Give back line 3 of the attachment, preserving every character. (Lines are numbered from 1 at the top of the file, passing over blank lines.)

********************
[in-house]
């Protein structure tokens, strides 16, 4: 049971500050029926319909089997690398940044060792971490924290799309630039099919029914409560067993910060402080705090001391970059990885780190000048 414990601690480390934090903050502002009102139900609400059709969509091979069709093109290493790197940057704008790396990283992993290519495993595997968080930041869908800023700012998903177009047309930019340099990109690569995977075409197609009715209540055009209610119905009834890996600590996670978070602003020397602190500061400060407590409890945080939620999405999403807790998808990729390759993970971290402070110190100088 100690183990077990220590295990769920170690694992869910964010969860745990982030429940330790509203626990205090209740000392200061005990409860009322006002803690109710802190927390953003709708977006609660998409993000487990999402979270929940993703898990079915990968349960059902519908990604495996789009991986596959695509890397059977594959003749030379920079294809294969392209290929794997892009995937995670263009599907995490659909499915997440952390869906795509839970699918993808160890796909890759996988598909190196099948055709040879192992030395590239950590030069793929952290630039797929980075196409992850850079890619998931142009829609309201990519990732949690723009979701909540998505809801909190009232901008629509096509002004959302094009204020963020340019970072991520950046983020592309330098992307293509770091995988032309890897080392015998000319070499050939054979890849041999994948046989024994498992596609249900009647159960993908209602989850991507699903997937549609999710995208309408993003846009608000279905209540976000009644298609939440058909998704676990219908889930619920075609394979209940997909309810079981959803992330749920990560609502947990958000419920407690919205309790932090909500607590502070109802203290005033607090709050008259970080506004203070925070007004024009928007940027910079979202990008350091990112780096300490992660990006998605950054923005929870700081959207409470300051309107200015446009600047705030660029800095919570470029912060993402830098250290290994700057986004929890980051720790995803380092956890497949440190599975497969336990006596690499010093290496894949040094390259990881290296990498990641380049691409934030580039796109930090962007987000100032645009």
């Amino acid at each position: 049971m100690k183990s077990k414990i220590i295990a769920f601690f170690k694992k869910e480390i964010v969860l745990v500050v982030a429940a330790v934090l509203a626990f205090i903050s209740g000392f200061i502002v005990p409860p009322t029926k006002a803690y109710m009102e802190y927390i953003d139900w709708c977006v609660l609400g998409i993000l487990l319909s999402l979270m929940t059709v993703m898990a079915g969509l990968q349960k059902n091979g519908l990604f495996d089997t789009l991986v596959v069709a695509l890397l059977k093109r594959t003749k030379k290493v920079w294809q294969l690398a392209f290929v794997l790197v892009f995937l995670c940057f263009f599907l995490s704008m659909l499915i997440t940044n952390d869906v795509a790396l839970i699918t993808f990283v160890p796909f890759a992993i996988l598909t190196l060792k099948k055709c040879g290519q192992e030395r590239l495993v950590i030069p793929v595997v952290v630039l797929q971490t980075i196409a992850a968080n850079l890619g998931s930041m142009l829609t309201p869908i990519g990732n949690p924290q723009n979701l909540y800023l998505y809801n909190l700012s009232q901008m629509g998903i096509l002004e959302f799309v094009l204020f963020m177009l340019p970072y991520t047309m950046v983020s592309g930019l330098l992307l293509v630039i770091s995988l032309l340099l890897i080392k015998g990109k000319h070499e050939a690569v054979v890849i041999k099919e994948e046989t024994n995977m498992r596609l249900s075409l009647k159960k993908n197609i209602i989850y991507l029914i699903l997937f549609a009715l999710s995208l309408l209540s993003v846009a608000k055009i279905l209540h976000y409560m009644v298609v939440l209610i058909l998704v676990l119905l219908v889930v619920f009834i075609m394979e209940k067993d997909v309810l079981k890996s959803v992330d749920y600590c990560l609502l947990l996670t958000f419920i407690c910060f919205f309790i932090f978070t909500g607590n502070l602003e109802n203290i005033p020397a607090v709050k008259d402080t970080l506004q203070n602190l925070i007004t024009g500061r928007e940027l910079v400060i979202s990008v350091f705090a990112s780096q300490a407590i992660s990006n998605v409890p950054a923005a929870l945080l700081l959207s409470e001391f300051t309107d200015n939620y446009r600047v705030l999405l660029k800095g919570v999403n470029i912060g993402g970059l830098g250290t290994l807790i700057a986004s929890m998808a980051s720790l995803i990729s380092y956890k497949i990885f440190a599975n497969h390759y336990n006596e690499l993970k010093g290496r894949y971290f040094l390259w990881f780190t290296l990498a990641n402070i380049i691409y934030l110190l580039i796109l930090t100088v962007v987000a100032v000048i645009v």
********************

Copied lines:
């Amino acid at each position: 049971m100690k183990s077990k414990i220590i295990a769920f601690f170690k694992k869910e480390i964010v969860l745990v500050v982030a429940a330790v934090l509203a626990f205090i903050s209740g000392f200061i502002v005990p409860p009322t029926k006002a803690y109710m009102e802190y927390i953003d139900w709708c977006v609660l609400g998409i993000l487990l319909s999402l979270m929940t059709v993703m898990a079915g969509l990968q349960k059902n091979g519908l990604f495996d089997t789009l991986v596959v069709a695509l890397l059977k093109r594959t003749k030379k290493v920079w294809q294969l690398a392209f290929v794997l790197v892009f995937l995670c940057f263009f599907l995490s704008m659909l499915i997440t940044n952390d869906v795509a790396l839970i699918t993808f990283v160890p796909f890759a992993i996988l598909t190196l060792k099948k055709c040879g290519q192992e030395r590239l495993v950590i030069p793929v595997v952290v630039l797929q971490t980075i196409a992850a968080n850079l890619g998931s930041m142009l829609t309201p869908i990519g990732n949690p924290q723009n979701l909540y800023l998505y809801n909190l700012s009232q901008m629509g998903i096509l002004e959302f799309v094009l204020f963020m177009l340019p970072y991520t047309m950046v983020s592309g930019l330098l992307l293509v630039i770091s995988l032309l340099l890897i080392k015998g990109k000319h070499e050939a690569v054979v890849i041999k099919e994948e046989t024994n995977m498992r596609l249900s075409l009647k159960k993908n197609i209602i989850y991507l029914i699903l997937f549609a009715l999710s995208l309408l209540s993003v846009a608000k055009i279905l209540h976000y409560m009644v298609v939440l209610i058909l998704v676990l119905l219908v889930v619920f009834i075609m394979e209940k067993d997909v309810l079981k890996s959803v992330d749920y600590c990560l609502l947990l996670t958000f419920i407690c910060f919205f309790i932090f978070t909500g607590n502070l602003e109802n203290i005033p020397a607090v709050k008259d402080t970080l506004q203070n602190l925070i007004t024009g500061r928007e940027l910079v400060i979202s990008v350091f705090a990112s780096q300490a407590i992660s990006n998605v409890p950054a923005a929870l945080l700081l959207s409470e001391f300051t309107d200015n939620y446009r600047v705030l999405l660029k800095g919570v999403n470029i912060g993402g970059l830098g250290t290994l807790i700057a986004s929890m998808a980051s720790l995803i990729s380092y956890k497949i990885f440190a599975n497969h390759y336990n006596e690499l993970k010093g290496r894949y971290f040094l390259w990881f780190t290296l990498a990641n402070i380049i691409y934030l110190l580039i796109l930090t100088v962007v987000a100032v000048i645009v």